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DAQ software

DAQ software

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DAQ software

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  1. DAQ software E. Pasqualucci INFN Roma

  2. Disclaimer • Data acquisition is not an exact science. • It is an alchemy of • Electronics • Computer science • Networking • Physics • Hacking and experience money and manpower matter as well E. Pasqualucci, ESIPAP 2019

  3. Once upon a time… E. Pasqualucci, ESIPAP 2019

  4. Event readout E. Pasqualucci, ESIPAP 2019

  5. Reading out a complex detector Electromagnetic Calorimetry Muon chambers Beam pipe Tracking (in solenoid field) HadronicCalorimetry E. Pasqualucci, ESIPAP 2019

  6. Detector readout at the LHC • Large number of channels (~ 107) • Large “event” rate • Bunch crossing every 25 ns • F. Pastore explained implications on trigger E. Pasqualucci, ESIPAP 2019

  7. Overview • Aim of this lecture is • Give an overview of a medium-size DAQ • Analyze its components • Introduce the main concepts of DAQ software • As “bricks” to build larger system • Give more technical basis • For the implementation of very large systems E. Pasqualucci, ESIPAP 2019

  8. Basic DAQ with a real trigger • Measure b decay properties • Events are asynchronous and unpredictable • Need a physics trigger • Delay compensates for the trigger latency E. Pasqualucci, ESIPAP 2019

  9. Dead time and trigger E. Pasqualucci, ESIPAP 2019

  10. Busy logic • Busy logic avoids triggers while processing • Which (average) DAQ rate can we achieve now? • t=1 ms is sufficient to run at 1kHz with a clock trigger E. Pasqualucci, ESIPAP 2019

  11. Data readout (a simple example) Detector Trigger • Modular electronics on a bus • Data digitized by (for instance) VME modules (ADC and TDC) • Trigger signal received by a trigger module • I/O register or interrupt generator • Data read-out by a Single Board Computer (SBC) C P U A D C A D C T D C Trigger T D C Configuration Trigger Readout E. Pasqualucci, ESIPAP 2019

  12. Trigger management • How to know that new data is available? • Interrupt • An interrupt is sent by an hardware device • The interrupt is • Transformed into a software signal • Caught by a data acquisition program • Undetermined latency is a potential problem! • Data readout starts • Polling • Some register in a module is continuously read out • Data readout happens when register “signals” new data • In a synchronous system (the simplest one…) • Trigger must also set a busy • The reader must reset the busy after read-out completion E. Pasqualucci, ESIPAP 2019

  13. Real time programming • Has to meet operational deadlines from events to system response • Implies taking control of typical OS tasks • For instance, task scheduling • Real time OS offer that features • Most important feature is predictability • Performance is less important than predictability! • It typically applies when requirements are • Reaction time to an interrupt within a certain time interval • Complete control of the interplay between applications E. Pasqualucci, ESIPAP 2019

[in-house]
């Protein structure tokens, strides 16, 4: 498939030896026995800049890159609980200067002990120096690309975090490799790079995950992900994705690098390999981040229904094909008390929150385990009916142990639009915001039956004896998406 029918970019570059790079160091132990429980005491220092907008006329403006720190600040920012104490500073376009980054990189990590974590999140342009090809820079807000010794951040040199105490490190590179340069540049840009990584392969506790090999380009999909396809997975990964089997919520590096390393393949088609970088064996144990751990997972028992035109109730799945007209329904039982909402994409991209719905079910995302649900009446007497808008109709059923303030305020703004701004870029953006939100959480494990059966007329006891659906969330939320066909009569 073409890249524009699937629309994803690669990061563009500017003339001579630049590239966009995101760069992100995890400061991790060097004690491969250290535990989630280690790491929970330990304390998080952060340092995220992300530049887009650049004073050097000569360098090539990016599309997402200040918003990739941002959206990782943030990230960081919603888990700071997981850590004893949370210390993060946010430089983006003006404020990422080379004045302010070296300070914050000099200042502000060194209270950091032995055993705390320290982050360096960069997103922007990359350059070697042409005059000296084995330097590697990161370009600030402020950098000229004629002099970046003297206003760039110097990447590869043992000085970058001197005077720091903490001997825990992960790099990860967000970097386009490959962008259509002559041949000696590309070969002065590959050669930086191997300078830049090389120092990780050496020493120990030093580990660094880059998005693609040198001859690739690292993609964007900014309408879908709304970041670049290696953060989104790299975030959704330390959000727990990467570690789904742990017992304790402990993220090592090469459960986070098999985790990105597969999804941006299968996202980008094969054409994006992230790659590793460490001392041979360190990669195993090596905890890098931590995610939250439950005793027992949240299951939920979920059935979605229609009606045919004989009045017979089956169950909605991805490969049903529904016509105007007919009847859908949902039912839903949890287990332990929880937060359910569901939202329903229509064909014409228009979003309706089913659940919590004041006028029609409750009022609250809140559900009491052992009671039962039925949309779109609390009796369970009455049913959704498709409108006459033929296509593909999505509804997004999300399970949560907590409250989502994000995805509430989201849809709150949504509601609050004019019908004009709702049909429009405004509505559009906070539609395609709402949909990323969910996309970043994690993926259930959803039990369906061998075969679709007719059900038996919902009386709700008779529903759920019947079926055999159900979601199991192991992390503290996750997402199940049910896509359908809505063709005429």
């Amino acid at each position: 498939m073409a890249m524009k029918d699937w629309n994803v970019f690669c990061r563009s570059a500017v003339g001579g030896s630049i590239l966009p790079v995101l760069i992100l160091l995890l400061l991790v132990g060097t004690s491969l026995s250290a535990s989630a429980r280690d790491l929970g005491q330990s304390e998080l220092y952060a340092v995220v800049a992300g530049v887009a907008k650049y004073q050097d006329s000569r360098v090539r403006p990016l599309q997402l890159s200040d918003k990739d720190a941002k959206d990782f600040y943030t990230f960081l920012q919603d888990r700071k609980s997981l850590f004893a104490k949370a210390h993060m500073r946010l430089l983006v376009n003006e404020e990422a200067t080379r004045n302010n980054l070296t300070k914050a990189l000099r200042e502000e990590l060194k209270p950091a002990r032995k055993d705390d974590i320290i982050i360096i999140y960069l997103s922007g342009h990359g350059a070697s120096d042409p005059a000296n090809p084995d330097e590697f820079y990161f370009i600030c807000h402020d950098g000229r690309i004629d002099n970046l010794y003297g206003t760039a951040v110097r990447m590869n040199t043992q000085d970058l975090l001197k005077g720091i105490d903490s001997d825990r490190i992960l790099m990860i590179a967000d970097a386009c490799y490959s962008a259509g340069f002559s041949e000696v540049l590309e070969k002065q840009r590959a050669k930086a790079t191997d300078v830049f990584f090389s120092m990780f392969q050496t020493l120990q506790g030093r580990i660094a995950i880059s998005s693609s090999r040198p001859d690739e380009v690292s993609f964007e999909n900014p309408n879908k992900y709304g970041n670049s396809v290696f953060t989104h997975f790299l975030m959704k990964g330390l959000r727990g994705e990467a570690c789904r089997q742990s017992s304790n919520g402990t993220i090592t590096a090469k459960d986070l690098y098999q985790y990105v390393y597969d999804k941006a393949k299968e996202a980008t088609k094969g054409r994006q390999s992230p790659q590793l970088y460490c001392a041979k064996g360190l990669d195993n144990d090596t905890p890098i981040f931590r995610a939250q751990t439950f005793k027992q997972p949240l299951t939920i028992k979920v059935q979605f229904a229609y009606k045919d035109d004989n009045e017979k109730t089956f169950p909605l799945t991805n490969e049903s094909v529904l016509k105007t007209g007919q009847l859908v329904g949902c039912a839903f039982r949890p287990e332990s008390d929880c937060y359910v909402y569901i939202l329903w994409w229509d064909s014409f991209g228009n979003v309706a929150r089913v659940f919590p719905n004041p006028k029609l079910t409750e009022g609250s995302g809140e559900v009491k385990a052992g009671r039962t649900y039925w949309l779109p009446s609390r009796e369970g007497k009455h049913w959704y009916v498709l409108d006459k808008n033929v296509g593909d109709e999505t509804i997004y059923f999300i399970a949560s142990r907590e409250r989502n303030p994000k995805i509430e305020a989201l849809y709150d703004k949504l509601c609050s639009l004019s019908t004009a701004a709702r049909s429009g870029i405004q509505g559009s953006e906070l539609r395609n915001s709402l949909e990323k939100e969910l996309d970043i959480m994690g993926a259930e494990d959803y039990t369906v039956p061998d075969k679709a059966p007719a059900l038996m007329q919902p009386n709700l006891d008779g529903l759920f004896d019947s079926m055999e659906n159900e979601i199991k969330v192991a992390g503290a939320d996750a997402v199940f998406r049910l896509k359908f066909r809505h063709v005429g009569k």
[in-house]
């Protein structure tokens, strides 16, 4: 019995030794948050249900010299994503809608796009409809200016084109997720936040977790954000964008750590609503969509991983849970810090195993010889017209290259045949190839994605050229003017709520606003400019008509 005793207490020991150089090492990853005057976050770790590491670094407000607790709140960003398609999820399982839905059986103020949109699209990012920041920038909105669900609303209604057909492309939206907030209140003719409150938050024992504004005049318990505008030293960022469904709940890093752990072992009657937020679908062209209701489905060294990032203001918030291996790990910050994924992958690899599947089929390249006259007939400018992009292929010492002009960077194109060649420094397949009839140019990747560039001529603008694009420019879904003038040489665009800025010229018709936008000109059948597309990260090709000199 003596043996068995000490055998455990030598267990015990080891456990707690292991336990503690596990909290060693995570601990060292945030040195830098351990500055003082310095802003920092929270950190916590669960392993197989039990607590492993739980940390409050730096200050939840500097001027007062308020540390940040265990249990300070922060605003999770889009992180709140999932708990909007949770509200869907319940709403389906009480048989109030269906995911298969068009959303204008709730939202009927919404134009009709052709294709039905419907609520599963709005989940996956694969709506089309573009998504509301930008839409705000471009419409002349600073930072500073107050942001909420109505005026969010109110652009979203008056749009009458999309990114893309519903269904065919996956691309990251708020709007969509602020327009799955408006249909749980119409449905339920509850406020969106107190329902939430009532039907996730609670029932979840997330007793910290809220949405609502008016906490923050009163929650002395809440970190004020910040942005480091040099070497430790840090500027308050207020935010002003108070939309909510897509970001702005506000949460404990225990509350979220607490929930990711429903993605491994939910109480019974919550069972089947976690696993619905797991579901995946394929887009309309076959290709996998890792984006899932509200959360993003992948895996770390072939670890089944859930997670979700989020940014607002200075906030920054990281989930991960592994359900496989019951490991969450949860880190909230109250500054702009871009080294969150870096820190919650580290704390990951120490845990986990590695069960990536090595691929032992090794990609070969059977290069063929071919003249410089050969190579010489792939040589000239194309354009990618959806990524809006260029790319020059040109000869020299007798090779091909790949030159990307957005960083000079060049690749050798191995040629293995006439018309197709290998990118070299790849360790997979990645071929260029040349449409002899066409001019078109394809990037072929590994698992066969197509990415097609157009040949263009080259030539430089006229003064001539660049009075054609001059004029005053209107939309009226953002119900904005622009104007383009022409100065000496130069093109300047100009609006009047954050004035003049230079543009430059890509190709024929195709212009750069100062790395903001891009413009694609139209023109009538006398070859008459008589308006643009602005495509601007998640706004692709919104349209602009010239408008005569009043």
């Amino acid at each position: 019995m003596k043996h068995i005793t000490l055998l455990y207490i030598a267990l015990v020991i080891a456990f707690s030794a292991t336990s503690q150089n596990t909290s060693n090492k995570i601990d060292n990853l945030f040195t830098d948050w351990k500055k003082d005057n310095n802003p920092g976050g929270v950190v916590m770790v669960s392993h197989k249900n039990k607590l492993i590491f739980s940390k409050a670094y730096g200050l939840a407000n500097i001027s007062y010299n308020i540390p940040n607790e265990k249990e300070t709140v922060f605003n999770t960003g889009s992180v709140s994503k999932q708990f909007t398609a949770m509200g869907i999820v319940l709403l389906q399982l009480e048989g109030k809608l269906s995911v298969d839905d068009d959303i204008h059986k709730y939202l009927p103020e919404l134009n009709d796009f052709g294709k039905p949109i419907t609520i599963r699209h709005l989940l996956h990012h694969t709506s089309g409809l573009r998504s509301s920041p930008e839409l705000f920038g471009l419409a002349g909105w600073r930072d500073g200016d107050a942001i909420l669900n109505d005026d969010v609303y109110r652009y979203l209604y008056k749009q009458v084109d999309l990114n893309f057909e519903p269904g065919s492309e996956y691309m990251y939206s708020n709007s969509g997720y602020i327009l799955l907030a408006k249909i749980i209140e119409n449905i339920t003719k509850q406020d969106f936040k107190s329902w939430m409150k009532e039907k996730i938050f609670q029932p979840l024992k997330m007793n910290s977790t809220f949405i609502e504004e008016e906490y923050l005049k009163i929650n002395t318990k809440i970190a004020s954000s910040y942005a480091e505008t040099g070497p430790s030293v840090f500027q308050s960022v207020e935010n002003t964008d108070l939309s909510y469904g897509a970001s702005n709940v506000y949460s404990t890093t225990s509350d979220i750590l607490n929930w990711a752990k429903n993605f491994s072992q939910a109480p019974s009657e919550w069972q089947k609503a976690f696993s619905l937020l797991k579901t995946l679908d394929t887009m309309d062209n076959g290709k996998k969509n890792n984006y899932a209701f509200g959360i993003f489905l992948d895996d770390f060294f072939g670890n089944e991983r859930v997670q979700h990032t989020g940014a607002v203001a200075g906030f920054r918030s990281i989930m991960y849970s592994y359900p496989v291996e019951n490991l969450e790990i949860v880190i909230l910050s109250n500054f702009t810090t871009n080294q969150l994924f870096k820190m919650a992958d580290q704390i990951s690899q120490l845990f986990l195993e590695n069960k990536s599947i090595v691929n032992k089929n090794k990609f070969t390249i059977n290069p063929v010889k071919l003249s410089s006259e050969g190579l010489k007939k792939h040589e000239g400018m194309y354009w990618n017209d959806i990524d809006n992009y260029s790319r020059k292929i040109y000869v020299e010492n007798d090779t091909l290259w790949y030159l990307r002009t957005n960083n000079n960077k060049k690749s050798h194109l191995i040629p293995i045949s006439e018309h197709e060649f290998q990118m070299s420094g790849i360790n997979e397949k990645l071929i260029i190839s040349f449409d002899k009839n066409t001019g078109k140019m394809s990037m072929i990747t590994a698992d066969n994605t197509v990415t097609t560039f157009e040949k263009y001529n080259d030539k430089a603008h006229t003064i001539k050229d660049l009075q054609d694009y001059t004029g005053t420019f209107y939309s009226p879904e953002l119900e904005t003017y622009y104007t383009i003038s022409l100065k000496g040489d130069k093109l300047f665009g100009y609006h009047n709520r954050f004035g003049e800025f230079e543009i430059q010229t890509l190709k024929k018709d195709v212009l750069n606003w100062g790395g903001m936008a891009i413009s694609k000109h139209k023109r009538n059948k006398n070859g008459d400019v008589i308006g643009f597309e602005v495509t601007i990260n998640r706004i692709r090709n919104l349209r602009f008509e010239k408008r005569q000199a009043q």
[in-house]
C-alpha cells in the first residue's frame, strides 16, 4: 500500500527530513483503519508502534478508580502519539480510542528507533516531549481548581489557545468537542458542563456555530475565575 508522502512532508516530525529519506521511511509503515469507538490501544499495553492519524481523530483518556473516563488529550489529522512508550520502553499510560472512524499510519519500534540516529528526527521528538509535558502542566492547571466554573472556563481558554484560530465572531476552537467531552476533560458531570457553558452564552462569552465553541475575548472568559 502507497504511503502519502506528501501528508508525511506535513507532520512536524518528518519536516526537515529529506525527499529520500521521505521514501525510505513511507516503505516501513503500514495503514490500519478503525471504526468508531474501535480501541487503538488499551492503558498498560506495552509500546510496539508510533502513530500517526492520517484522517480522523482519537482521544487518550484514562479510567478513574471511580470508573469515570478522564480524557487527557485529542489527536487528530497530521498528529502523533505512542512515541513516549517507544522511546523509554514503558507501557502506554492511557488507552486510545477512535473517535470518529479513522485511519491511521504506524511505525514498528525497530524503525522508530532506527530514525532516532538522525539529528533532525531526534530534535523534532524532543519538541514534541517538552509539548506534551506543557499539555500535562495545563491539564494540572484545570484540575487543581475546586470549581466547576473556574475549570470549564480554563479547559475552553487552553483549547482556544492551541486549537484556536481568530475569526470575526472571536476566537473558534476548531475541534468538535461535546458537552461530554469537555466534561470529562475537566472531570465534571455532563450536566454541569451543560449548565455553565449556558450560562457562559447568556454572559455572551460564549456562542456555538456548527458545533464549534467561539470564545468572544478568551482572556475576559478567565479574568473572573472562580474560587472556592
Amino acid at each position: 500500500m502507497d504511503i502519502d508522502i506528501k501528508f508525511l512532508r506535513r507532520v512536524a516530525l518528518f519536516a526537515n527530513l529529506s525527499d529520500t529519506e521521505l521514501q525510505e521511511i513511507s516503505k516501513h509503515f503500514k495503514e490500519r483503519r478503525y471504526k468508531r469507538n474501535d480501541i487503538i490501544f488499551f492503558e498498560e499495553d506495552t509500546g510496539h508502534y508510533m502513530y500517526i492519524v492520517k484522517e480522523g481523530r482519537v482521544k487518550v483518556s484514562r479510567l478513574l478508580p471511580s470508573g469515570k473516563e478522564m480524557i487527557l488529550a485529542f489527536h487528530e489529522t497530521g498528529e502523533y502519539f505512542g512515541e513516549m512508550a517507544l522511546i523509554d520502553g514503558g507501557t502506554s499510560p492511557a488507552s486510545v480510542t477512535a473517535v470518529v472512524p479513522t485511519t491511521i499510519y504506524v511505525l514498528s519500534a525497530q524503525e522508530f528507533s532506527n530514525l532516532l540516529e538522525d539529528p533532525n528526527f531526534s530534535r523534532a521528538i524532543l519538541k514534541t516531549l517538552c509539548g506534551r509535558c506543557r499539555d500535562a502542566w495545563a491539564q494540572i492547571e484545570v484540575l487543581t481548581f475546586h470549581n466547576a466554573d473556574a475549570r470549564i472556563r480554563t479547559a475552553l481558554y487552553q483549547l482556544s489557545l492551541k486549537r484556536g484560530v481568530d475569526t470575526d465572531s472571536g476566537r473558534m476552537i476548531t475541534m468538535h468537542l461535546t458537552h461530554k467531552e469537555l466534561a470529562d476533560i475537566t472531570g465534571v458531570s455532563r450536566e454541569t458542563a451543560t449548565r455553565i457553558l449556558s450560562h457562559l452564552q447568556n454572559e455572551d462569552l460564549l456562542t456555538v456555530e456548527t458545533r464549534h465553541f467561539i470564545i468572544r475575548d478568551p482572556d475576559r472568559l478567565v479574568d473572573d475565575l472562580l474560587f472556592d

14. Is real-time needed? • Can be essential in some case • It is critical for accelerator control or plasma control • Wherever event reaction times are critical • And possibly complex calculation is needed • Not commonly used for data acquisition now • Large systems are normally asynchronous • Either events are buffered or de-randomized in the HW • Performance is usually improved by DMA readout • Or the main dataflow does not pass through the bus • In a small system dead time is normally small • Drawbacks • We loose complete dead time control • Event reaction time and process scheduling are left to the OS • Increase of latency due to event buffering • Affects the buffer size at event building level • Normally not a problem in modern DAQ systems E. Pasqualucci, ESIPAP 2019

  15. Polling modules • Loop reading a register containing the latched trigger while (end_loop == 0) { uint16_t *pointer; volatile uint16_t trigger; pointer = (uint16_t *) (base + 0x80); trigger = *pointer; if (trigger & 0x200) // look for a bit in the trigger mask { ... Read event ... ... Remove busy ... } else sched_yield (); // if in a multi-process/thread environment } E. Pasqualucci, ESIPAP 2019

  16. Polling or interrupt? • Which method is convenient? • It depends on the event rate • Interrupt • Is expensive in terms of response time • Typically (O (1 ms)) • Convenient for events at low rate • Avoid continuous checks • A board can signal internal errors via interrupts • Polling • Convenient for events at high rate • When the probability of finding an event ready is high • Does not affect others if scheduler is properly released • Can be “calibrated” dynamically with event rate • If the input is de-randomized… E. Pasqualucci, ESIPAP 2019